As per Haider al-Abadi, Prime Minister of Iraq, its armed forces are getting ready to re-capture Mosul, the northern city, from Islamic State occupation. Abadi, in an interview to BBC, added that he expected Mosul to be liberated from the terrorist occupation in a few months, and with the minimum of bloodshed. Mosul, inhabited by over a million people, was run over and captured by IS last June.

He was sore at, and frustrated by, the slowness of the inflow of international aid to fight against IS or ISIS during his tenure of a few months, he said, but he added that the situation had considerably improved. Abadi became the Prime Minister only last September replacing his party man Maliki, also a Shiate, unpopular due to the alienation of Sunni Muslims of Iraq allegedly by promoting sectarian policies. It is widely believed that that this alienation spurred militants to capture large parts of western and northern Iraq defeating the government forces. Government troops and other Shia militiamen have now started the offensive to re-capture the territory north of Baghdad lost to IS. Government and allied forces are being helped by the U.S.-led coalition carrying on airstrikes on militant hideouts and settlements, and these have helped government forces to advance in the vicinity of Mosul.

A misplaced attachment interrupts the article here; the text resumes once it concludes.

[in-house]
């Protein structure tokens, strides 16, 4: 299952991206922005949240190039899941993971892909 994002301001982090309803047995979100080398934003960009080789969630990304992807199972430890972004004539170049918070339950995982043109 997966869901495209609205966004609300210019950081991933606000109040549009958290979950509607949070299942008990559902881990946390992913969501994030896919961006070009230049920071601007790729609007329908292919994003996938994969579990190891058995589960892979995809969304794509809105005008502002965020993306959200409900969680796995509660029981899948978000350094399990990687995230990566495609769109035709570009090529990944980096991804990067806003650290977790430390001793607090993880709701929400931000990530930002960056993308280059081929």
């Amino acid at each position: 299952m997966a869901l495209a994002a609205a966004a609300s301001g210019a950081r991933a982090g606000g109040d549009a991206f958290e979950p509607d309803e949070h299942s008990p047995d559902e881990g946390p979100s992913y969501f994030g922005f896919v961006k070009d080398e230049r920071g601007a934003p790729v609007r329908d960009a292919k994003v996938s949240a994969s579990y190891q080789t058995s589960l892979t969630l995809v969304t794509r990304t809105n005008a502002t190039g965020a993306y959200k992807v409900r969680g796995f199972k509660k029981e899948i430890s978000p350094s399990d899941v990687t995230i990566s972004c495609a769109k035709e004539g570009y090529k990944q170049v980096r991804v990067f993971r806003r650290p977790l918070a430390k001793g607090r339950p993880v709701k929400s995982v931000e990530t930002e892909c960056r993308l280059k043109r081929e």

In an interview with John Simpson, the editor of the BBC World Affairs, Abadi revealed that Iraqi forces would launch the offensive in Mosul in the ensuing few months, but he did not specify a date or a month. He said that the time of offensive depends upon their preparedness and the ground situations. However, he expected the offensive to start before this year end. The US led airstrikes recently have destroyed several key targets of the ISIS, as told by the US military on Sunday. The airstrikes in Iraq have targeted strategic points near, Mosul, Bayji, Hit, Tal Afar, and Sinjar.